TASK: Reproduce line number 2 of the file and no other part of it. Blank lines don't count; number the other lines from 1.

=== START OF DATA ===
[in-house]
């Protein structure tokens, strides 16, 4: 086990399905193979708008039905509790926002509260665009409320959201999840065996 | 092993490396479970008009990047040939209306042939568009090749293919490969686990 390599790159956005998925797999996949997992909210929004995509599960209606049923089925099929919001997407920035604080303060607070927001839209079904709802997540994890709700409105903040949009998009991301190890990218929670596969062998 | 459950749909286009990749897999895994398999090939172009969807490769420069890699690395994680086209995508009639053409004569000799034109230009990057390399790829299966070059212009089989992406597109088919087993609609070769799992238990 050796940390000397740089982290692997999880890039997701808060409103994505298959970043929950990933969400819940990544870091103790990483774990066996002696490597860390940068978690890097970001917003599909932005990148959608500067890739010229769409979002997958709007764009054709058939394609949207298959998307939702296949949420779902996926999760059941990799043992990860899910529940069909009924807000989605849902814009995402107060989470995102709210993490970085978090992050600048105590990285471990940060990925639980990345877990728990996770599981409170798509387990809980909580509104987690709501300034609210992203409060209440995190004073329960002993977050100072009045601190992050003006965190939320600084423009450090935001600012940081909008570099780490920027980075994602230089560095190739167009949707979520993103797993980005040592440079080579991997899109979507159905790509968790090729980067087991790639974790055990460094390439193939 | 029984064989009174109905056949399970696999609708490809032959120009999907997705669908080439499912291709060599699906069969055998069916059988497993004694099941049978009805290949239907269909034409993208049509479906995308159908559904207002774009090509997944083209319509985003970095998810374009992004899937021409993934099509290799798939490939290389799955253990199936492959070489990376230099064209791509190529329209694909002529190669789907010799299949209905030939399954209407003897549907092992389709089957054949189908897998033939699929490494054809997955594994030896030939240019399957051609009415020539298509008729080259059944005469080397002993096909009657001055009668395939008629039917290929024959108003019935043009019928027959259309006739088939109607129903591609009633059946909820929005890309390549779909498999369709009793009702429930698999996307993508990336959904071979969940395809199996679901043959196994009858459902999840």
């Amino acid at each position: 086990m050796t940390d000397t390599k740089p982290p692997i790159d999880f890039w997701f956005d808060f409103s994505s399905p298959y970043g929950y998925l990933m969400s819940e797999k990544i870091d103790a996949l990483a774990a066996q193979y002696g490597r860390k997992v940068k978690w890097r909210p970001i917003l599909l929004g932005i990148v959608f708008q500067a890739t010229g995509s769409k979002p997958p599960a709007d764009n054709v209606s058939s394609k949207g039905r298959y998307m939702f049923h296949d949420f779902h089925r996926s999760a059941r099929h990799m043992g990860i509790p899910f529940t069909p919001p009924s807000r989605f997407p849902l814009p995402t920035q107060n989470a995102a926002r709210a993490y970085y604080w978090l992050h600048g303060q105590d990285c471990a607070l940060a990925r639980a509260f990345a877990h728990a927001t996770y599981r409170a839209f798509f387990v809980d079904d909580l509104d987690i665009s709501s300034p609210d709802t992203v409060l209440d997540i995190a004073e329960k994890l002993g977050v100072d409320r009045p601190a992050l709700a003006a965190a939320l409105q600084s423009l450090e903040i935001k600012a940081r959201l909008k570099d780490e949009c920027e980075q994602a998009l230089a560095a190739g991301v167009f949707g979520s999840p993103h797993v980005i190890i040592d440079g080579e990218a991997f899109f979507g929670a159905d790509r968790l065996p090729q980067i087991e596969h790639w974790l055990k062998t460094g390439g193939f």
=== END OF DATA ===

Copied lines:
């Protein structure tokens, strides 16, 4: 086990399905193979708008039905509790926002509260665009409320959201999840065996 | 092993490396479970008009990047040939209306042939568009090749293919490969686990 390599790159956005998925797999996949997992909210929004995509599960209606049923089925099929919001997407920035604080303060607070927001839209079904709802997540994890709700409105903040949009998009991301190890990218929670596969062998 | 459950749909286009990749897999895994398999090939172009969807490769420069890699690395994680086209995508009639053409004569000799034109230009990057390399790829299966070059212009089989992406597109088919087993609609070769799992238990 050796940390000397740089982290692997999880890039997701808060409103994505298959970043929950990933969400819940990544870091103790990483774990066996002696490597860390940068978690890097970001917003599909932005990148959608500067890739010229769409979002997958709007764009054709058939394609949207298959998307939702296949949420779902996926999760059941990799043992990860899910529940069909009924807000989605849902814009995402107060989470995102709210993490970085978090992050600048105590990285471990940060990925639980990345877990728990996770599981409170798509387990809980909580509104987690709501300034609210992203409060209440995190004073329960002993977050100072009045601190992050003006965190939320600084423009450090935001600012940081909008570099780490920027980075994602230089560095190739167009949707979520993103797993980005040592440079080579991997899109979507159905790509968790090729980067087991790639974790055990460094390439193939 | 029984064989009174109905056949399970696999609708490809032959120009999907997705669908080439499912291709060599699906069969055998069916059988497993004694099941049978009805290949239907269909034409993208049509479906995308159908559904207002774009090509997944083209319509985003970095998810374009992004899937021409993934099509290799798939490939290389799955253990199936492959070489990376230099064209791509190529329209694909002529190669789907010799299949209905030939399954209407003897549907092992389709089957054949189908897998033939699929490494054809997955594994030896030939240019399957051609009415020539298509008729080259059944005469080397002993096909009657001055009668395939008629039917290929024959108003019935043009019928027959259309006739088939109607129903591609009633059946909820929005890309390549779909498999369709009793009702429930698999996307993508990336959904071979969940395809199996679901043959196994009858459902999840």